Bowman shut down his dairy operation -- the last one in Palm Beach County -- several years ago. Since then, he and his brother, Jimmy, and his son, Dick, have been grazing 1500 head of beef cattle on several spreads they lease around the county. "Now I only have union cows," he quips, an allusion to the much shorter workweek involved in raising cows for meat compared with milking them. "You see Miss USA yet? You gotta go over and see her," he urges.
In a pen on the other side of the bonfire stands a gorgeous 1200-pound black-and-white cow, half Angus, half Holstein. On her right flank is a large white marking that looks remarkably like the United States. A young man wearing faux antlers on his head and puffing on a big stogy is staring at the mooing map in drunken wonder. "Jesus Christ," he marvels. "It's even got Maine. Hell, I can see some Mexicans crossing the border."
Bowman worries that the unspoiled charm of north Palm Beach County, along with its rural way of life, is threatened by encroaching development. In the 1920s his family started a dairy farm in Dade County, on the site of what is now Pro Player Stadium. In the mid-'50s, with Dade rapidly developing, the family sold that farm and moved its operation to Delray Beach. When that area started suburbanizing, Bowman leased the Turtle River Ranch from the John D. and Catherine T. MacArthur Foundation. "It's some of the best pasture land in the county," he boasts. "And it's such a pretty property, with all these cypress trees."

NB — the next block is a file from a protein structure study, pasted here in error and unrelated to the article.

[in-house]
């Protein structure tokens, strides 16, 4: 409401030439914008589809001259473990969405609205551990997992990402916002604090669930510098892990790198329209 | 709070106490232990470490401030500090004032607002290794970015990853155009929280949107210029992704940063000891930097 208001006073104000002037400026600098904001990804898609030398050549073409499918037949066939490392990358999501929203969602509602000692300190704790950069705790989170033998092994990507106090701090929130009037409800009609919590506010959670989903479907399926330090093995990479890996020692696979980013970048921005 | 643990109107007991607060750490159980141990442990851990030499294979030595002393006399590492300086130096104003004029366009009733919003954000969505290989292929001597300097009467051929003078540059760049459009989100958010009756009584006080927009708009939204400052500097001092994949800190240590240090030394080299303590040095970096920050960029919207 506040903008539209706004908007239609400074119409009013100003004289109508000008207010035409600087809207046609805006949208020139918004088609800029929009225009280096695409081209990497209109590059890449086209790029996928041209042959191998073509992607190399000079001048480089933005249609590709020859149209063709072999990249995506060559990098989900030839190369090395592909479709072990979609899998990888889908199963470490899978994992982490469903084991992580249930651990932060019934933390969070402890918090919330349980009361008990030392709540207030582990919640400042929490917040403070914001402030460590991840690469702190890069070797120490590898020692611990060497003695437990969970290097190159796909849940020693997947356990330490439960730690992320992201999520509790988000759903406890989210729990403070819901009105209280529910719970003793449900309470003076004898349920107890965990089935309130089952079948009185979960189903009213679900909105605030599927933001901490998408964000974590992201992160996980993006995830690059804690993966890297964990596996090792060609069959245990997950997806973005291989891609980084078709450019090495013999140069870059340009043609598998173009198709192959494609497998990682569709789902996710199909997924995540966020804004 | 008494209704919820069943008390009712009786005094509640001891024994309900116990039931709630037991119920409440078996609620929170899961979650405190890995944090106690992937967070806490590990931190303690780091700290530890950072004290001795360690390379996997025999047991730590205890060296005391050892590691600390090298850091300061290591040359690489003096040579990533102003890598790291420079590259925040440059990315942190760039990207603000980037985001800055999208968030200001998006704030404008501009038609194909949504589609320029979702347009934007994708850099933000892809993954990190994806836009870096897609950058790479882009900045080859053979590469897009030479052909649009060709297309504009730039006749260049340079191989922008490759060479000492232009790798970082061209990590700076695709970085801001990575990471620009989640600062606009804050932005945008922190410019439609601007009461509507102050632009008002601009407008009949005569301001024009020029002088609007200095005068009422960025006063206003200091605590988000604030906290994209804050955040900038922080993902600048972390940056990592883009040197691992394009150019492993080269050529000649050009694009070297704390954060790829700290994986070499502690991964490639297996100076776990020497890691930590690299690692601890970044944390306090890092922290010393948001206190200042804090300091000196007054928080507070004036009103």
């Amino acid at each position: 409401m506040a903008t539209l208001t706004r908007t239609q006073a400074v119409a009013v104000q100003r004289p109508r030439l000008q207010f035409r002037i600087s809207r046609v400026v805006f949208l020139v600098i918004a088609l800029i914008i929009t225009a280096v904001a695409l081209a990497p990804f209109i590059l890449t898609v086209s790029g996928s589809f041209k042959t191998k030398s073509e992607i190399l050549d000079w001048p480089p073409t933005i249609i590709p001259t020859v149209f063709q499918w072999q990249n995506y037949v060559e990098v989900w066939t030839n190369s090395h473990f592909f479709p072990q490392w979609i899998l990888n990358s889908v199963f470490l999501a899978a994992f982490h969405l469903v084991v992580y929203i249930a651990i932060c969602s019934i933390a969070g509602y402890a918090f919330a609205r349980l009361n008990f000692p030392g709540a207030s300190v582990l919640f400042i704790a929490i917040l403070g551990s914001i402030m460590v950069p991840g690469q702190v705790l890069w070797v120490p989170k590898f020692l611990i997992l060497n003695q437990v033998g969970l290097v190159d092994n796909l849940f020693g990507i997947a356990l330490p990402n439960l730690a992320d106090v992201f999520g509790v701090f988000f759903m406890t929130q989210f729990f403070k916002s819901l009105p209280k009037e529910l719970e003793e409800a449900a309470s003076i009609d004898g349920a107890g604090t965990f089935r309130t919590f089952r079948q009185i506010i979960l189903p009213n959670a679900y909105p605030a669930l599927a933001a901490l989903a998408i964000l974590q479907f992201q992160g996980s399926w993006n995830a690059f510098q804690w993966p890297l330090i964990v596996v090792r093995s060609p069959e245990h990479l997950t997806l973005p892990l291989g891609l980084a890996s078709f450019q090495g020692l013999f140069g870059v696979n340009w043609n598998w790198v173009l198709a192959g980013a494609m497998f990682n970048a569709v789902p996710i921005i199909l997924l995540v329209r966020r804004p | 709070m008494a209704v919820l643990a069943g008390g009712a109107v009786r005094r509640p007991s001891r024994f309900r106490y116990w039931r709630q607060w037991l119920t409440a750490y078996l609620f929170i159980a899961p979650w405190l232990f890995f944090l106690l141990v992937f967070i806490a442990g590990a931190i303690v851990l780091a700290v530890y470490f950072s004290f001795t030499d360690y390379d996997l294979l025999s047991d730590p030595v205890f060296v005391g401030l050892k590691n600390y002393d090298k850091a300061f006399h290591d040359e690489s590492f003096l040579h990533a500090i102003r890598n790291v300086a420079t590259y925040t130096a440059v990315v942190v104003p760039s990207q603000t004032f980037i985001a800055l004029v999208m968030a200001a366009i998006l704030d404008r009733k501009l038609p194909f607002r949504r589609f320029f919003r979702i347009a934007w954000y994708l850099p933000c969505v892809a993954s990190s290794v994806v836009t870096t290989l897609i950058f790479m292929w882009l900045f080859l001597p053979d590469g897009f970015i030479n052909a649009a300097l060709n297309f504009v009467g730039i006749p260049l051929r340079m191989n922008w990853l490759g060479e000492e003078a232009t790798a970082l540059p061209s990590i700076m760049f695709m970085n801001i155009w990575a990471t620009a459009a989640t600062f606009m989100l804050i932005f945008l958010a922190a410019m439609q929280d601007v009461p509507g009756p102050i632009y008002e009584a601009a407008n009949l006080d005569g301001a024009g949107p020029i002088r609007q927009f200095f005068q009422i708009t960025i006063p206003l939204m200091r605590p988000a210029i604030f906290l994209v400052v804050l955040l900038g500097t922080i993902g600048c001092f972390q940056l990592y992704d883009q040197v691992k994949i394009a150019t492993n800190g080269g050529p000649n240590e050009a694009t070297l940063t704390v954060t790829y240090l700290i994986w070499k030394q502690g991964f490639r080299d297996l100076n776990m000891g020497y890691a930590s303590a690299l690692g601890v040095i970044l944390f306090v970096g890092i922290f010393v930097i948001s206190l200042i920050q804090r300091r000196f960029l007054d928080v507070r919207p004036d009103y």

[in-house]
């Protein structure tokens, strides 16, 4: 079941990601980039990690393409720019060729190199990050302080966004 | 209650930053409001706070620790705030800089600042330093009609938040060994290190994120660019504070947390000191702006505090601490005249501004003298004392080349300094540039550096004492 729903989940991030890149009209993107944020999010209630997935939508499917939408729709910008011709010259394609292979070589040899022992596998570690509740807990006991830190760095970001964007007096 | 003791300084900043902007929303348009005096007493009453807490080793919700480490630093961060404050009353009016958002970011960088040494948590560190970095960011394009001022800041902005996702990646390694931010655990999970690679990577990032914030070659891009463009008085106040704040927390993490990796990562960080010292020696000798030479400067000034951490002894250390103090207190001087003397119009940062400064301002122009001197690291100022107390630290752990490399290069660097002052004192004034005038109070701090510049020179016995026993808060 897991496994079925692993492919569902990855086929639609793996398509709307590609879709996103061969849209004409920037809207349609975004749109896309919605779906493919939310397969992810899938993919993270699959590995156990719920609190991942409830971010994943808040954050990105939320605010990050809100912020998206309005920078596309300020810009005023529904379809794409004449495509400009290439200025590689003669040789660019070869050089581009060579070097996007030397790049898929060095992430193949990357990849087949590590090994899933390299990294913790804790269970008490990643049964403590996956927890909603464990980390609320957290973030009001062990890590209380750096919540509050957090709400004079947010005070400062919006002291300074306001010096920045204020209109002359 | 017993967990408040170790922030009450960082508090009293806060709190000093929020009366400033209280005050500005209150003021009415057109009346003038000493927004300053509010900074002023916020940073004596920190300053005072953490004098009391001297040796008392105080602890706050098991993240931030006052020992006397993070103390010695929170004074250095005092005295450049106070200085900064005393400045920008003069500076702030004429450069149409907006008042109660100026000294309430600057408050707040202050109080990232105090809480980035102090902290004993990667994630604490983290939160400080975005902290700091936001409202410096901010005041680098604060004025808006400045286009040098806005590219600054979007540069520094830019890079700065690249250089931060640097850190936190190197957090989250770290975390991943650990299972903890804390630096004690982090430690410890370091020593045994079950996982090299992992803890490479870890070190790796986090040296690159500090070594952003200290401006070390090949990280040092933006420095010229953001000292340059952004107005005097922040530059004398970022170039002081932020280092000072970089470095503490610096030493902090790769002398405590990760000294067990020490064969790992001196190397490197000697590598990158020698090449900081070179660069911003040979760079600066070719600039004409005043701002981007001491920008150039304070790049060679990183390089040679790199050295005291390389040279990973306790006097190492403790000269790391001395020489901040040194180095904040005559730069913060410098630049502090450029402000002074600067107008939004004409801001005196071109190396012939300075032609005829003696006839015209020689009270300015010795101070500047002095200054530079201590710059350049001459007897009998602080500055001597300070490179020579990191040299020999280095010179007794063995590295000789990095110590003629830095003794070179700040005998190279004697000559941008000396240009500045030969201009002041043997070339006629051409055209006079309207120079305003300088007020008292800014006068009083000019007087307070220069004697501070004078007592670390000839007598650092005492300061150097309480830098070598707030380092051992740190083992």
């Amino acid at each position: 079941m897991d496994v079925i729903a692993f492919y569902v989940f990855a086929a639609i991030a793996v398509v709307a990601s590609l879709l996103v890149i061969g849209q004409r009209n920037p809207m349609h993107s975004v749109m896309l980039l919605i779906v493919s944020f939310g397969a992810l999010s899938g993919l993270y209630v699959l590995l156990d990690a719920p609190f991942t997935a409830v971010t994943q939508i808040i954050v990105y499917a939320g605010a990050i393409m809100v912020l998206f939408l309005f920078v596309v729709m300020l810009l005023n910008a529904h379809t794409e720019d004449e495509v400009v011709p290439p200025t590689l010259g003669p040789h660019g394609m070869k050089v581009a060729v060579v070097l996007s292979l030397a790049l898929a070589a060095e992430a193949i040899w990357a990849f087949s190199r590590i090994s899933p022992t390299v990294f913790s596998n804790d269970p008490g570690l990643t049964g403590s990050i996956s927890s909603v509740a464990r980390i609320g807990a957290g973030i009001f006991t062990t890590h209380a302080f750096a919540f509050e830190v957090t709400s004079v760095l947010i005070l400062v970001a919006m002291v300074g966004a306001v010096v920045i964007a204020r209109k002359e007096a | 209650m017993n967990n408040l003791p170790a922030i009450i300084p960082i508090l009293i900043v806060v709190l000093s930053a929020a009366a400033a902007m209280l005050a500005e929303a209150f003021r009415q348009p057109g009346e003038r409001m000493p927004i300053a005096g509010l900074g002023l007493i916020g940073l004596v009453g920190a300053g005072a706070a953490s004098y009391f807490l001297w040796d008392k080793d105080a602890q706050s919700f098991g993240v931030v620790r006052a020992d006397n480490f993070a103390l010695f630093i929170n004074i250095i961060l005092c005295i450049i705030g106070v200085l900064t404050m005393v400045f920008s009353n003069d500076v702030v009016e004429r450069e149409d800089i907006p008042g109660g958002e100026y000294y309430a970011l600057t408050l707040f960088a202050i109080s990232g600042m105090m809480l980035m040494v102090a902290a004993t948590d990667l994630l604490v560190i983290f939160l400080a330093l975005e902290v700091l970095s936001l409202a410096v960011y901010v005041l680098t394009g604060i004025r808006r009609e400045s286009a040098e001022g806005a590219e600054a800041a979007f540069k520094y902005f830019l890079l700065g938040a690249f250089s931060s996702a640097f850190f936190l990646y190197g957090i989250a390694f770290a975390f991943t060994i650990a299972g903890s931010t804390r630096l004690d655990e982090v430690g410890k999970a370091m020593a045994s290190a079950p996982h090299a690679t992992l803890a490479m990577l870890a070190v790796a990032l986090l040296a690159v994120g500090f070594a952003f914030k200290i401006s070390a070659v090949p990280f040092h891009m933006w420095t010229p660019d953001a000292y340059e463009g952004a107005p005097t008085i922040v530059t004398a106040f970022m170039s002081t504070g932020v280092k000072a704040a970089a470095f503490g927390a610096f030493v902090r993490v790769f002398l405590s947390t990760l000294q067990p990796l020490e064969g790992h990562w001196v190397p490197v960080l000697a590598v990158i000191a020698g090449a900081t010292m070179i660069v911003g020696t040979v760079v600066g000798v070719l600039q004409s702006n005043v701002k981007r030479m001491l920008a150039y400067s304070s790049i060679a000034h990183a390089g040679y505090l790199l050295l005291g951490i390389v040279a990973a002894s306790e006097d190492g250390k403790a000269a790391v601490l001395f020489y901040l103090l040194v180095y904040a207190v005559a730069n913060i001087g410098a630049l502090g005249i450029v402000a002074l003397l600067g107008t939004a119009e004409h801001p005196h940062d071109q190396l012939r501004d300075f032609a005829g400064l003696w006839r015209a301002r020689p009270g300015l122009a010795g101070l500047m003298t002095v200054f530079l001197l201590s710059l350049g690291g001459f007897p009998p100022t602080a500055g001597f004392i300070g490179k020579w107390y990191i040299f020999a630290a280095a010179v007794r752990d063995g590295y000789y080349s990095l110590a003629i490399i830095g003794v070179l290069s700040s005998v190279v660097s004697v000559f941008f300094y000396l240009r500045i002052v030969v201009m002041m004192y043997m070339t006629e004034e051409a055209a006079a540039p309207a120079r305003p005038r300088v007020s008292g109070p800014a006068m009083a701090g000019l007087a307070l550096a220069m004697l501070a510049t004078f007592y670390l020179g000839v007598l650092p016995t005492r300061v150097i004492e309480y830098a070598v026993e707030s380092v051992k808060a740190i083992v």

Last December, however, a Bonita Springs-based company called Watermark Communities Inc. bought the land on which the ranch sits. WCI also purchased an unspoiled 1200-acre site just west of the ranch, known as the Cypress Creek tract, which the county wanted to buy and preserve as wetlands. But the company, which is headed by Al Hoffman, Jr., chief political fundraiser in Florida for both Gov. Jeb Bush and his brother George W., instead sold the land to another developer. While the fate of the Cypress Creek parcel remains uncertain, the future of the ranch is pretty clear. Bowman says he'll continue to lease it from WCI for another three years or so, at which time the company plans to develop the land.